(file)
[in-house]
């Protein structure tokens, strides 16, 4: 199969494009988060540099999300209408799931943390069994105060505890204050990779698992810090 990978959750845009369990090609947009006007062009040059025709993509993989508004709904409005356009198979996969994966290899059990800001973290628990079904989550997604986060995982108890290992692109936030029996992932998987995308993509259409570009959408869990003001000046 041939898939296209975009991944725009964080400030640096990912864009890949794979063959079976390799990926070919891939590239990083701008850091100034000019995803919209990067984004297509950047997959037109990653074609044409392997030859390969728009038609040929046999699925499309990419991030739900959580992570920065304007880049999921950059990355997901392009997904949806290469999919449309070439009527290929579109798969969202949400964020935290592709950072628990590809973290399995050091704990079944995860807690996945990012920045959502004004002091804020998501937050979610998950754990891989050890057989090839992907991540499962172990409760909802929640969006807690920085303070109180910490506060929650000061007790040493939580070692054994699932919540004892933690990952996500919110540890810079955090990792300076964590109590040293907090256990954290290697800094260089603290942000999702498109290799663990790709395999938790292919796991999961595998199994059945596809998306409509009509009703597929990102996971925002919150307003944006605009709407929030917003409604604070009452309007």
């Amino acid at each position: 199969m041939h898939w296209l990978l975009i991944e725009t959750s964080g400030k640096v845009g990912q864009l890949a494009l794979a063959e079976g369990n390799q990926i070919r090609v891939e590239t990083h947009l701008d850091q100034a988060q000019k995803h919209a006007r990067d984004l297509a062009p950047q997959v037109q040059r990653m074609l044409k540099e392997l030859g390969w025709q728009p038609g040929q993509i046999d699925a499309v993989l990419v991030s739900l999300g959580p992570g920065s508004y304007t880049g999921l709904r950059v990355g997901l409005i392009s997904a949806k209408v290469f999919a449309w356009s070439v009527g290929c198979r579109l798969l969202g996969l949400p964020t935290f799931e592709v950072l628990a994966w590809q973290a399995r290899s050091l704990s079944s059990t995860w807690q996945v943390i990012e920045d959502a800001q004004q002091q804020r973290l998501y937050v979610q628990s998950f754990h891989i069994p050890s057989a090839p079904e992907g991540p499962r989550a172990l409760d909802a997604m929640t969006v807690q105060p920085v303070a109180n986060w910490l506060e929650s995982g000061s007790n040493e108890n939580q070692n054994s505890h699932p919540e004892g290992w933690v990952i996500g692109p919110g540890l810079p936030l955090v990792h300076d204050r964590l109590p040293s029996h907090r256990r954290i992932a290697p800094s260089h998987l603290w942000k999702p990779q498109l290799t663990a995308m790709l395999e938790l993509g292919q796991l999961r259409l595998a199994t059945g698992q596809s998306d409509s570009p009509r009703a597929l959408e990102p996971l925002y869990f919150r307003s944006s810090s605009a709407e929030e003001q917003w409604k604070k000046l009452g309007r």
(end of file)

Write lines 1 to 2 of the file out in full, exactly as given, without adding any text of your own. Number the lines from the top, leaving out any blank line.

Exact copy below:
[in-house]
């Protein structure tokens, strides 16, 4: 199969494009988060540099999300209408799931943390069994105060505890204050990779698992810090 990978959750845009369990090609947009006007062009040059025709993509993989508004709904409005356009198979996969994966290899059990800001973290628990079904989550997604986060995982108890290992692109936030029996992932998987995308993509259409570009959408869990003001000046 041939898939296209975009991944725009964080400030640096990912864009890949794979063959079976390799990926070919891939590239990083701008850091100034000019995803919209990067984004297509950047997959037109990653074609044409392997030859390969728009038609040929046999699925499309990419991030739900959580992570920065304007880049999921950059990355997901392009997904949806290469999919449309070439009527290929579109798969969202949400964020935290592709950072628990590809973290399995050091704990079944995860807690996945990012920045959502004004002091804020998501937050979610998950754990891989050890057989090839992907991540499962172990409760909802929640969006807690920085303070109180910490506060929650000061007790040493939580070692054994699932919540004892933690990952996500919110540890810079955090990792300076964590109590040293907090256990954290290697800094260089603290942000999702498109290799663990790709395999938790292919796991999961595998199994059945596809998306409509009509009703597929990102996971925002919150307003944006605009709407929030917003409604604070009452309007």